Become a member and get exclusive access to articles, live sessions and more!
Start Your Free Trial

Sean Smith: Quartet Live!

JazzTimes may earn a small commission if you buy something using one of the retail links in our articles. JazzTimes does not accept money for any editorial recommendations. Read more about our policy here. Thanks for supporting JazzTimes.

The Smith quartet’s months of preparation for this live recording aboard the S.S. Norway in the fall of 1998 are evident. This is not a typical jazz cruise jam session. It is music by a working band at ease with one another and with a set of compositions that are far above the quality of most record session originals. Although bassist Smith’s playing was impressive on previous recordings with Bill Charlap, Gene Bertoncini and others, those dates only hinted at his writing ability. A splendidly sinuous version of Ellington’s “Drop Me Off in Harlem” ends the album, but it is an encore to a set of eight Smith pieces that sustain interest, something that cannot be said about the masses of originals that clog so many jazz CDs.

The opening tune, “Pipe Dream,” has melodic charm and logical harmonic structure that allow the players to display their essential qualities; Smith’s fat tone and ringing notes, the crispness of Ron Vincent’s drumming, Charlap’s encyclopedic piano mastery, the passion and restraint of Allen Mezquida’s alto saxophone. Throughout, Smith’s compositions have a thoughtful, reflective character that is evident regardless of tempos, some of which are brisk. His waltz “Enigma” (unrelated to the J.J. Johnson tune) and the headlong “Take the Bullet Trane” are contrasting manifestations of that character. In solo and accompanying Mezquida’s and Smith’s heated choruses, breathtaking playing like Charlap’s on “Bullet Trane” puts him in the forefront of today’s pianists.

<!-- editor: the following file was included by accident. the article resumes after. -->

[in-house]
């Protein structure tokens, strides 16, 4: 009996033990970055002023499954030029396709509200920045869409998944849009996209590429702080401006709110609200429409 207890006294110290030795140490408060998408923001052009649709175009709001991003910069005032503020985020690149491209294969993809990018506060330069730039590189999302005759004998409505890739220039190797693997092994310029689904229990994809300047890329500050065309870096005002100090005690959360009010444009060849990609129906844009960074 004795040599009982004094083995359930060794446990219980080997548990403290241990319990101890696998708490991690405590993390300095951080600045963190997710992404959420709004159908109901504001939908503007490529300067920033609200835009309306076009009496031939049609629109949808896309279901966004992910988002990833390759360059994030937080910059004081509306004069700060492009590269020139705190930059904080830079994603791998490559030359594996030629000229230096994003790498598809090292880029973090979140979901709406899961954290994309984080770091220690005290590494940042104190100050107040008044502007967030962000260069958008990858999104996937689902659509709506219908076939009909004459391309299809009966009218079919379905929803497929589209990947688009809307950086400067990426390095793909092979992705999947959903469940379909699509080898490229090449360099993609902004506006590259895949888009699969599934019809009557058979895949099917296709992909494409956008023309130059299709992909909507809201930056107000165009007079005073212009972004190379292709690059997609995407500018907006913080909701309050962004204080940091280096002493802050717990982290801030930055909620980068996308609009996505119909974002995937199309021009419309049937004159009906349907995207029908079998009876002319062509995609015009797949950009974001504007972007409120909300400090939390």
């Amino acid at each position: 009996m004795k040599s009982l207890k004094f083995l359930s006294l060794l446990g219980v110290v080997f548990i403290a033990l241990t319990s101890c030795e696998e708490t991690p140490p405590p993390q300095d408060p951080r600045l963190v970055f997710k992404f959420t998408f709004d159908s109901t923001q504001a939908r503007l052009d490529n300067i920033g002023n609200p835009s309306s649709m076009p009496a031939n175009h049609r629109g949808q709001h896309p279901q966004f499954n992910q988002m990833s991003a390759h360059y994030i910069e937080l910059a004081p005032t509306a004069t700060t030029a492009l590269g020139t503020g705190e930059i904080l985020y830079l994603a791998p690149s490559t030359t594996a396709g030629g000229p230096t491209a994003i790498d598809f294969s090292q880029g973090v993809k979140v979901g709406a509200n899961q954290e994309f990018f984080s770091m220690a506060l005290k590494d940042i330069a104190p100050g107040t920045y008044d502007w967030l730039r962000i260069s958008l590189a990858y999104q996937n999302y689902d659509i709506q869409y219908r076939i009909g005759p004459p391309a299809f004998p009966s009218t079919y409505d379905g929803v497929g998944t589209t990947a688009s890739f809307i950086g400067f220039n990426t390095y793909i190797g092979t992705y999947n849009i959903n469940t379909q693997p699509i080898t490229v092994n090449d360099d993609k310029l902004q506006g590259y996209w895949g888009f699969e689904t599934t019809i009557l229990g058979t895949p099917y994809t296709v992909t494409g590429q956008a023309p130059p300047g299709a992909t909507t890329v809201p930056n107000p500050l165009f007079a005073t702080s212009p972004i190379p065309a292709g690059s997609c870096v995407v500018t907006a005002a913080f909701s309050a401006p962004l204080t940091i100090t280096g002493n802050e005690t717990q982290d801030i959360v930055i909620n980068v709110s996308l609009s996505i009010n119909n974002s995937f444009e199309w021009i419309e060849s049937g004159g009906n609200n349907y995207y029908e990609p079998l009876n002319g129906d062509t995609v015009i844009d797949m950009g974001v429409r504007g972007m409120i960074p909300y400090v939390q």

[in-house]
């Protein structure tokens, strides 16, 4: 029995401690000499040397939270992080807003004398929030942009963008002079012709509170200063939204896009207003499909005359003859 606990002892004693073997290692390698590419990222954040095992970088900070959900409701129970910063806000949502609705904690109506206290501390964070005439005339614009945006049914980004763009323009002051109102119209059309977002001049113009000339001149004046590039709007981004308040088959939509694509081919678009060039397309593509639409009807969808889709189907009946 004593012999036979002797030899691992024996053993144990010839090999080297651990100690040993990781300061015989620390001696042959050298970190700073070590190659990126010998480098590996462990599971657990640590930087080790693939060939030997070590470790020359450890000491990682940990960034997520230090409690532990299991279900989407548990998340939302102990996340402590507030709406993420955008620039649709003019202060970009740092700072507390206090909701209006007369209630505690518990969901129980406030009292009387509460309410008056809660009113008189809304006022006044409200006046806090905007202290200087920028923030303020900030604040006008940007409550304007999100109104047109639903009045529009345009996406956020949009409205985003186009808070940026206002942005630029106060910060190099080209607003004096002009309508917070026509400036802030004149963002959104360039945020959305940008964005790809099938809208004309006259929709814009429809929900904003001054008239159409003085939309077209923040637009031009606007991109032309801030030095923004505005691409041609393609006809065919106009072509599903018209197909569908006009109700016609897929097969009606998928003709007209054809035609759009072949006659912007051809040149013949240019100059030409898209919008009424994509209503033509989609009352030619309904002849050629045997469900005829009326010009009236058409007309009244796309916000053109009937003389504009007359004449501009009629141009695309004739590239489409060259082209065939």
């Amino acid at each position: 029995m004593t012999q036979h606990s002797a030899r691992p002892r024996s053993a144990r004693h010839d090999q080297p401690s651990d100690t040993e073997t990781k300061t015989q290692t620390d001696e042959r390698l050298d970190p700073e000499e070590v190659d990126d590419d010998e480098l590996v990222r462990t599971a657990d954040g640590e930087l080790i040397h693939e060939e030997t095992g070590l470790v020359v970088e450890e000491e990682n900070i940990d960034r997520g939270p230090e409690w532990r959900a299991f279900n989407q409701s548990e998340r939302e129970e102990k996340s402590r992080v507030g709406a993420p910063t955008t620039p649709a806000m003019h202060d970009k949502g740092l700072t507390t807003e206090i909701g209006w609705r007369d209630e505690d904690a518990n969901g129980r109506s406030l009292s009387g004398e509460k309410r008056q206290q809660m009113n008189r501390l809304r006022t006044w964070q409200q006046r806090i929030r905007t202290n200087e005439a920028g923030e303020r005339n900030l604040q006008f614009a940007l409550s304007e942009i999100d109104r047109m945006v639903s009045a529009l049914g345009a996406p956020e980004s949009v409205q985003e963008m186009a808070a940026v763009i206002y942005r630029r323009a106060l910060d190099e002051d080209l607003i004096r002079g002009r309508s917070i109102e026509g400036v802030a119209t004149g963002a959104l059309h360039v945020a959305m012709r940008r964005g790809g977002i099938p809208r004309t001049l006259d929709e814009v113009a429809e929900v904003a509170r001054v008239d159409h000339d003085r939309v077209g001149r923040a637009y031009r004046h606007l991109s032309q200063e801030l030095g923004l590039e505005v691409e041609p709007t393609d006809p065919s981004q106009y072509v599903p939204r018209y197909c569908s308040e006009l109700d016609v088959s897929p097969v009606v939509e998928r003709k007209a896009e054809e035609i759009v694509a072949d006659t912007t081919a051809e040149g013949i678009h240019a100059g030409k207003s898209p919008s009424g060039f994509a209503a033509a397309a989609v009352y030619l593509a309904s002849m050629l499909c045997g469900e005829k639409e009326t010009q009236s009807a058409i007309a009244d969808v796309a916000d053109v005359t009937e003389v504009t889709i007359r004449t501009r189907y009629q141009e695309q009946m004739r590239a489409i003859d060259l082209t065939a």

Start Your Free Trial to Continue Reading

Become a JazzTimes member to explore our complete archive of interviews, profiles, columns, and reviews written by music's best journalists and critics.